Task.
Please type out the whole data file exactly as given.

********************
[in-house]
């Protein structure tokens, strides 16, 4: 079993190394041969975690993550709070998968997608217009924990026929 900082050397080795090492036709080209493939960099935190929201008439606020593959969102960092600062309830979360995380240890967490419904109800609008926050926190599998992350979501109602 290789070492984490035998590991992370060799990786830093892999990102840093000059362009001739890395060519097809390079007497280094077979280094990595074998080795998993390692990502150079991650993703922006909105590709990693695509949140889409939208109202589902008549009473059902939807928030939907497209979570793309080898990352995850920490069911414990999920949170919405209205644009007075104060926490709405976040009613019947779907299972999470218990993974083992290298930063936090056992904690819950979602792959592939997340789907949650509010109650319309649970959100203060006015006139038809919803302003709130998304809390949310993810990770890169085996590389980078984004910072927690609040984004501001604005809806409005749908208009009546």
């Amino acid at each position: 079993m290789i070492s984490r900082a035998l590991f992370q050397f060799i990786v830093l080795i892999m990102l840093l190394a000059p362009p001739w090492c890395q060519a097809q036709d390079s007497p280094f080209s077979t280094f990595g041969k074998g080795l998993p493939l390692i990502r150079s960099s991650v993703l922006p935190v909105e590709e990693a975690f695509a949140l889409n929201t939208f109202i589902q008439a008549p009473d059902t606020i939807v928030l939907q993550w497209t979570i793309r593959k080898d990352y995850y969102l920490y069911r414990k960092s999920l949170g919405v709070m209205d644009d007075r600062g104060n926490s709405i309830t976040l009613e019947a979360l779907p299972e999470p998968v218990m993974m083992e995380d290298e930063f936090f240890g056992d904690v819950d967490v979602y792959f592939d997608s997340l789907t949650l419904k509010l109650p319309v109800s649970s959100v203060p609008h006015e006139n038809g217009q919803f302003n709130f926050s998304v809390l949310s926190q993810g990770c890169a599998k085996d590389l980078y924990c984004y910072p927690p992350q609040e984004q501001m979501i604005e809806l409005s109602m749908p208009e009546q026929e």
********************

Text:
[in-house]
């Protein structure tokens, strides 16, 4: 079993190394041969975690993550709070998968997608217009924990026929 900082050397080795090492036709080209493939960099935190929201008439606020593959969102960092600062309830979360995380240890967490419904109800609008926050926190599998992350979501109602 290789070492984490035998590991992370060799990786830093892999990102840093000059362009001739890395060519097809390079007497280094077979280094990595074998080795998993390692990502150079991650993703922006909105590709990693695509949140889409939208109202589902008549009473059902939807928030939907497209979570793309080898990352995850920490069911414990999920949170919405209205644009007075104060926490709405976040009613019947779907299972999470218990993974083992290298930063936090056992904690819950979602792959592939997340789907949650509010109650319309649970959100203060006015006139038809919803302003709130998304809390949310993810990770890169085996590389980078984004910072927690609040984004501001604005809806409005749908208009009546």
């Amino acid at each position: 079993m290789i070492s984490r900082a035998l590991f992370q050397f060799i990786v830093l080795i892999m990102l840093l190394a000059p362009p001739w090492c890395q060519a097809q036709d390079s007497p280094f080209s077979t280094f990595g041969k074998g080795l998993p493939l390692i990502r150079s960099s991650v993703l922006p935190v909105e590709e990693a975690f695509a949140l889409n929201t939208f109202i589902q008439a008549p009473d059902t606020i939807v928030l939907q993550w497209t979570i793309r593959k080898d990352y995850y969102l920490y069911r414990k960092s999920l949170g919405v709070m209205d644009d007075r600062g104060n926490s709405i309830t976040l009613e019947a979360l779907p299972e999470p998968v218990m993974m083992e995380d290298e930063f936090f240890g056992d904690v819950d967490v979602y792959f592939d997608s997340l789907t949650l419904k509010l109650p319309v109800s649970s959100v203060p609008h006015e006139n038809g217009q919803f302003n709130f926050s998304v809390l949310s926190q993810g990770c890169a599998k085996d590389l980078y924990c984004y910072p927690p992350q609040e984004q501001m979501i604005e809806l409005s109602m749908p208009e009546q026929e």